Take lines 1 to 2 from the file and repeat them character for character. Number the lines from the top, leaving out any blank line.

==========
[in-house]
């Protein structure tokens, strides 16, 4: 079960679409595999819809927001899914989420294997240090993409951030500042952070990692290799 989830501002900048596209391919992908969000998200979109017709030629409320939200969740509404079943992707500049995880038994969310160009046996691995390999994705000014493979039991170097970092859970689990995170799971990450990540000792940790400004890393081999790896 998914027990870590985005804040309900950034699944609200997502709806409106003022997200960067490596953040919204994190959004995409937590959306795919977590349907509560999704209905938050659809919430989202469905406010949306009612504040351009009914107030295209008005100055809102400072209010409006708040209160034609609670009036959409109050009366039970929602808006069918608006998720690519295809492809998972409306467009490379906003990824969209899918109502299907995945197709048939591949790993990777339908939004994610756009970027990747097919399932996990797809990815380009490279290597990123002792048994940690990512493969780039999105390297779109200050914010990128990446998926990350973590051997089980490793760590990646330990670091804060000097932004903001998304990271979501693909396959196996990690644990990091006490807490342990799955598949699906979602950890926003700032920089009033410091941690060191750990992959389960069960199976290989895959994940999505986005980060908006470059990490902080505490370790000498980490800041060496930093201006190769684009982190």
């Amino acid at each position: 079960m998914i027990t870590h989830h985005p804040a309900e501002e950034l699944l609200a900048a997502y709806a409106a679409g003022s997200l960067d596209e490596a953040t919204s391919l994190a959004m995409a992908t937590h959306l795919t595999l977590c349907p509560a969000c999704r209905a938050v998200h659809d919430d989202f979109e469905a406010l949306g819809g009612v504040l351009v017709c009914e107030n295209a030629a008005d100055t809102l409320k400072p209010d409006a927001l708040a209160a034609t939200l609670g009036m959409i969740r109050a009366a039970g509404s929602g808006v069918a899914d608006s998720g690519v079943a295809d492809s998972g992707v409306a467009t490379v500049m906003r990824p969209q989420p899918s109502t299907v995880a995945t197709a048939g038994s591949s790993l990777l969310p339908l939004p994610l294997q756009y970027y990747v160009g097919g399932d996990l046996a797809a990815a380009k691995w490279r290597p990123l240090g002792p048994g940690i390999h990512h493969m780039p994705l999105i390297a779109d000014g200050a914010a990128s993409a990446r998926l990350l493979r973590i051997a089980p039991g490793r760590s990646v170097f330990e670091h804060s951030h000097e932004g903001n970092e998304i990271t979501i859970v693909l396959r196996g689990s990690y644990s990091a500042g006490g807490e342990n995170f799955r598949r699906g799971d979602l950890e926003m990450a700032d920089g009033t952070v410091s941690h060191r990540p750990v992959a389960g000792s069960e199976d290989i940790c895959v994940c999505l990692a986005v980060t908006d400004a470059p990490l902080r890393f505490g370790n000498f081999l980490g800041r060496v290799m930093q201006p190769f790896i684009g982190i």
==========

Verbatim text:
[in-house]
């Protein structure tokens, strides 16, 4: 079960679409595999819809927001899914989420294997240090993409951030500042952070990692290799 989830501002900048596209391919992908969000998200979109017709030629409320939200969740509404079943992707500049995880038994969310160009046996691995390999994705000014493979039991170097970092859970689990995170799971990450990540000792940790400004890393081999790896 998914027990870590985005804040309900950034699944609200997502709806409106003022997200960067490596953040919204994190959004995409937590959306795919977590349907509560999704209905938050659809919430989202469905406010949306009612504040351009009914107030295209008005100055809102400072209010409006708040209160034609609670009036959409109050009366039970929602808006069918608006998720690519295809492809998972409306467009490379906003990824969209899918109502299907995945197709048939591949790993990777339908939004994610756009970027990747097919399932996990797809990815380009490279290597990123002792048994940690990512493969780039999105390297779109200050914010990128990446998926990350973590051997089980490793760590990646330990670091804060000097932004903001998304990271979501693909396959196996990690644990990091006490807490342990799955598949699906979602950890926003700032920089009033410091941690060191750990992959389960069960199976290989895959994940999505986005980060908006470059990490902080505490370790000498980490800041060496930093201006190769684009982190």